Three economists were critical in creating and expounding on the hypothesis of information asymmetry or information failure: George Akerlof, Michael Spence, and Joseph Stiglitz. The three shared the Nobel Prize in economics in 2001 for their commitments.
Information Asymmetry hypothesis suggests that sellers may have more data than purchasers, slanting the cost of merchandise sold or services rendered. The theory argues that low-quality and high-quality services can command the same price, given a lack of information on the buyer’s side.
Akerlof initially contended about information asymmetry in a 1970 paper named “The Market for ‘Lemons’: Quality Uncertainty and the Market Mechanism.” In this paper, Akerlof gave a new explanation for a well-known phenomenon: the fact that cars barely a few months old sell for well below their new-car price. Akerlof’s model was simple but powerful.
Assume that some cars are “lemons” and some are high quality. If buyers could tell which cars are lemons and which are not, there would be two separate markets: a market for lemons and a market for high-quality cars. But there is often asymmetric information: buyers cannot tell which cars are lemons, but, of course, sellers know. Therefore, a buyer knows that there is some probability that the car he buys will be a lemon and is willing to pay less than he would pay if he were certain that he was buying a high-quality car. This lower price for all used cars discourages sellers of high-quality cars.
Although some would be willing to sell their own cars at the price that buyers of high-quality used cars would be willing to pay, they are not willing to sell at the lower price that reflects the risk that the buyer may end up with a lemon. Thus, exchanges that could benefit both buyer and seller fail to take place and efficiency is lost.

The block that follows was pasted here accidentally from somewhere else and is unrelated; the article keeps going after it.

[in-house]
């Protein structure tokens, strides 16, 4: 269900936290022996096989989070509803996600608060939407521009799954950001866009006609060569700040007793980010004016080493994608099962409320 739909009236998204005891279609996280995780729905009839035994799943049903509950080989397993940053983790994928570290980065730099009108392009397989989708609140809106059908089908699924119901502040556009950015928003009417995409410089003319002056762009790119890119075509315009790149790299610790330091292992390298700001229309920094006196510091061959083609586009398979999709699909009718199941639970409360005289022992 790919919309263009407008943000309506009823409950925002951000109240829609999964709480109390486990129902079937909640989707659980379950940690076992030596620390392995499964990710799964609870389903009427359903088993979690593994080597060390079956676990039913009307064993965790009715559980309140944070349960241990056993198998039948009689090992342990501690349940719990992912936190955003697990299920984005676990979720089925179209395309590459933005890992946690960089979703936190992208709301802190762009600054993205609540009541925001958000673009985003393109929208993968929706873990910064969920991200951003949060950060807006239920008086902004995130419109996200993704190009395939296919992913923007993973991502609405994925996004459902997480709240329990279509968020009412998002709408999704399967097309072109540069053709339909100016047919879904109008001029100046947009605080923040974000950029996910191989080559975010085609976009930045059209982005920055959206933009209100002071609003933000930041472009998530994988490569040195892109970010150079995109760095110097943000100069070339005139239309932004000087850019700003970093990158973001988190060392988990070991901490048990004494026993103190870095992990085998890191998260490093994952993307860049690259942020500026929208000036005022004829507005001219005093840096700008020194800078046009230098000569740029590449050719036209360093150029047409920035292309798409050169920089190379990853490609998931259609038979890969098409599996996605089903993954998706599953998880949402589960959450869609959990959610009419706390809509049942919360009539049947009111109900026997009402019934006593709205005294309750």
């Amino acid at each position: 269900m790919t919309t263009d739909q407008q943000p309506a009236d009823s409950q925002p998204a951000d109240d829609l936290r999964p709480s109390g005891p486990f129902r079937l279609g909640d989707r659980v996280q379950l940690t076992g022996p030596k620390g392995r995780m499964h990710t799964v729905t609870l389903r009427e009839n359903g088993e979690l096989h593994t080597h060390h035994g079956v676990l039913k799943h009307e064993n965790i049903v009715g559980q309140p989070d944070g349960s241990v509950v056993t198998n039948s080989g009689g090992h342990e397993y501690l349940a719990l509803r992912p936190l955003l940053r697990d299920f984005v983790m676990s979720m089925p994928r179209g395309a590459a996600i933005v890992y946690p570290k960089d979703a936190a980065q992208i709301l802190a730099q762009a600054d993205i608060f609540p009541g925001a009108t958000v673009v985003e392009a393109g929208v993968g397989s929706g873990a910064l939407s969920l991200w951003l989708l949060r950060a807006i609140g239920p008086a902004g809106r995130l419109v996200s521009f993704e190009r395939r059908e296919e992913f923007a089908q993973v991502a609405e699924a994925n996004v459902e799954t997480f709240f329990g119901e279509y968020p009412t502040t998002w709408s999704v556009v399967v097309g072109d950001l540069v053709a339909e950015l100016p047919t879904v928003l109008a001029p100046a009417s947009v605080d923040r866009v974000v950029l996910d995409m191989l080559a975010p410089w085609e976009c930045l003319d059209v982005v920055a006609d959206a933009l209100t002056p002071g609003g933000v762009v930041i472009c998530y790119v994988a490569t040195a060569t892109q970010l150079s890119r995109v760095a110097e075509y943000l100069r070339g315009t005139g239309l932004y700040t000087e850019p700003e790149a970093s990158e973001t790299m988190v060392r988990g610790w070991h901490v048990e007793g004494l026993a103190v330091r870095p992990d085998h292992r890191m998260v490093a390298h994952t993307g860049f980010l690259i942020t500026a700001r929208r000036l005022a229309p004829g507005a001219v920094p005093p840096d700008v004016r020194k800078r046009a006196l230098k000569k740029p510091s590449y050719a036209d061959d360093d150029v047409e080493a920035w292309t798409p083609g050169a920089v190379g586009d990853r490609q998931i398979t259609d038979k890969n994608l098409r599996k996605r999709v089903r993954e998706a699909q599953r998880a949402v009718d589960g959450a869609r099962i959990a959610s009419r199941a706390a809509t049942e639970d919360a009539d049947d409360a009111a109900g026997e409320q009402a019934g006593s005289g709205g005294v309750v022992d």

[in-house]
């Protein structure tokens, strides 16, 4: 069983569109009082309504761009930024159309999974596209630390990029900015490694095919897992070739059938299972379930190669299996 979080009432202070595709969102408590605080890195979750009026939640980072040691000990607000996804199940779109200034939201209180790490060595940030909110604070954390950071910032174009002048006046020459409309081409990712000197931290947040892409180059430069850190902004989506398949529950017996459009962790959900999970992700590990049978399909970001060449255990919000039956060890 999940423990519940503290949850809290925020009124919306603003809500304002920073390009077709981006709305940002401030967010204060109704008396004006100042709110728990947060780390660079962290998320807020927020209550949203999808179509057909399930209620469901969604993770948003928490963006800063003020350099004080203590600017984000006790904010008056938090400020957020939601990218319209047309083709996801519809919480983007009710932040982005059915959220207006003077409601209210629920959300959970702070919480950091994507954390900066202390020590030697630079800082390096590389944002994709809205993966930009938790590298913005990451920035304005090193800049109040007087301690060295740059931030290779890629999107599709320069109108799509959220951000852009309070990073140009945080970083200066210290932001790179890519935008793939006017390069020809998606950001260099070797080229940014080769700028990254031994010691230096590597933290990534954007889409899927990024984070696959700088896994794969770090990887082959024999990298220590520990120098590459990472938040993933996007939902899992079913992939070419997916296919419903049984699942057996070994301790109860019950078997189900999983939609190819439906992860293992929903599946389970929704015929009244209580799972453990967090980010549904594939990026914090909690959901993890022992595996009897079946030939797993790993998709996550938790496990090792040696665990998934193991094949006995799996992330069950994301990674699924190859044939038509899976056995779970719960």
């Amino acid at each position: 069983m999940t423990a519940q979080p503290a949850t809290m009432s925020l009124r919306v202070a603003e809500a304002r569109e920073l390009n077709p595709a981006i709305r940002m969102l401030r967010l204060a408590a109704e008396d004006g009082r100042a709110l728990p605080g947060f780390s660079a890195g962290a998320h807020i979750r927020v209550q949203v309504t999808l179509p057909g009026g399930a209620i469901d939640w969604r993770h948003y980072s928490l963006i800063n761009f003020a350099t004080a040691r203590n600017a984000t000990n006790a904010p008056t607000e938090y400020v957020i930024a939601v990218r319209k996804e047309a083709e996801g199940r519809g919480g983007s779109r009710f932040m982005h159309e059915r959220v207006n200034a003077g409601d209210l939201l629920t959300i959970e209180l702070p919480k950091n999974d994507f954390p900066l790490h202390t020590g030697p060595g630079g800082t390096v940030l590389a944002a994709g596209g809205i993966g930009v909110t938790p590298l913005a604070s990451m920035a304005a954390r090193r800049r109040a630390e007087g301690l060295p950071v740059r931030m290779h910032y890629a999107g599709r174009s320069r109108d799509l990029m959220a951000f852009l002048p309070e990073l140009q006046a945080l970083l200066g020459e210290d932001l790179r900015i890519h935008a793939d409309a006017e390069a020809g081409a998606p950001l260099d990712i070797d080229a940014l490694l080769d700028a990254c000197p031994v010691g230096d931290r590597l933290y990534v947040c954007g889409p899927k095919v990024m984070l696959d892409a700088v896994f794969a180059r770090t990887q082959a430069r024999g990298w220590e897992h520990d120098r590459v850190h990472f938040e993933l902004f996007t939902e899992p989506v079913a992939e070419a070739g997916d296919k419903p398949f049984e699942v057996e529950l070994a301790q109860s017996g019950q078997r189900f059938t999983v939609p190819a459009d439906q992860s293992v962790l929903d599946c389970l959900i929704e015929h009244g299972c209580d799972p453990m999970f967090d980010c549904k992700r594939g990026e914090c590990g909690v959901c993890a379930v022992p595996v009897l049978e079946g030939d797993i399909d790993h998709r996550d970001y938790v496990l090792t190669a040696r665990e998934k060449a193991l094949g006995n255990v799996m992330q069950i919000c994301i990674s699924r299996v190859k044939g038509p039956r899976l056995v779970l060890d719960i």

PBMs know exactly how much they are charging (management fee) for their services, but self-funded employers do not. Non-fiduciary PBMs don’t want buyers (employers) to know how much revenue they generate because it would allow better decisions on the part of their customers. Those customers, self-funded employers among others, don’t realize that in many cases the PBM’s management fee contributes more to their final plan costs than does the ingredient cost!
A large number of the difficulties self-funded employers face come about because of something they are doing or not doing, something that changing broker, benefits consultant or even PBM won’t fix. My experience reveals that their grievances about prescription drug prices and pharmacy benefits management in general stem from the self-funded employer’s choices and constraints, not a lack of options.
Self-funded employers are smart but they are unaware of or lacking information that might benefit them in improving their pharmacy benefit management decisions. Better decisions are the first step to improving their employer-sponsored pharmacy benefits results. The key then to getting to lowest net cost and maximizing efficiency in their pharmacy benefit program is eliminating information asymmetry which requires extensive pharmacy benefits management education and training.